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Give Kids a Head Start on Good Health

Toni Ann DiSantis

Take a stand against childhood obesity.

It’s hard for parents to say no to their kids. Many adults themselves struggle to be healthy. But when children’s health is on the line, adults have to help kids make the right choices. Doing so can prevent serious problems such as childhood obesity.  In order to keep kids fit in this high-calorie, high-tech world, parents need to be role models. Eat well and move more, and your kids are likely to do the same. They can better enjoy their childhood and be carefree and happy – the way kids ought to be.

Why worry about obesity?

It has become widespread among American children and puts them at risk for:

  • Heart disease.
  • High blood pressure.
  • Type 2 diabetes.
  • Certain cancers.
  • Depression and low self-esteem.
  • Obese kids are also likely to become obese adults. That means they would be at risk for various health problems for many years.

 

How did this happen?

A young person’s health depends on a lot of factors. But much of the current obesity problem can be tied to changes in our society:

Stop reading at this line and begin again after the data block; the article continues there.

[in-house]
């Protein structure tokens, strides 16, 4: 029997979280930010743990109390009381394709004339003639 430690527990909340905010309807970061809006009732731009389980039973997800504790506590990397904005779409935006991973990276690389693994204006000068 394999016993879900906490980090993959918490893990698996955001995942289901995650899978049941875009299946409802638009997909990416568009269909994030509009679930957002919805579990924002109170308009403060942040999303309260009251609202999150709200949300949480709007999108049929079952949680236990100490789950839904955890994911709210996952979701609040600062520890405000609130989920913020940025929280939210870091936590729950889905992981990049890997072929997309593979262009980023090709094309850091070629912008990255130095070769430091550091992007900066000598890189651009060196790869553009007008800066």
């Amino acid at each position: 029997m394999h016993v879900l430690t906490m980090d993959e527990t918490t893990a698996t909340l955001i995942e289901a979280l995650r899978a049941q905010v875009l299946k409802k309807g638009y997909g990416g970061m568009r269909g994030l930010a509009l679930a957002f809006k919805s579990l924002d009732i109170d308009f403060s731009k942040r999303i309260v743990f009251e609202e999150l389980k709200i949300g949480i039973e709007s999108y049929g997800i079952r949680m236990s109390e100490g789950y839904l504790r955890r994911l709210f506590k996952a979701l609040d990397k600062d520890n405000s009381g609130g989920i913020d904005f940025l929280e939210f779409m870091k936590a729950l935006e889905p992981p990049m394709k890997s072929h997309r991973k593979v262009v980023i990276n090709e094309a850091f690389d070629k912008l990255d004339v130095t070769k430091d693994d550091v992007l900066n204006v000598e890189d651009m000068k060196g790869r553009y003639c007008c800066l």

• Kids aren’t as active and don’t have as many options for playing sports.
  • Kids have more digital types of entertainment now. They’re often glued to a computer, mobile device or TV.
  • Healthy, affordable food isn’t easy to find.
  • Food portions at home and at restaurants are bigger than ever.

Can parents do something? You bet. Here are some ways to help keep kids healthy:

 

  • Limit TV, computer and video games to less than two hours a day. It’s easier to do this when kids don’t have TVs in their rooms.
  • Help your kids get active for one hour each day. Try to make it as routine as sleeping and eating.
  • Plan your menu. It’s key to healthy eating. Following through with the plan is vital.
  • Start the day with a healthy breakfast. Try whole-grain cereal or toast, low-fat milk, oatmeal, eggs or fruit.

 

Learn more about portion size at the National Heart, Lung, and Blood Institute website at nhlbi.nih.gov.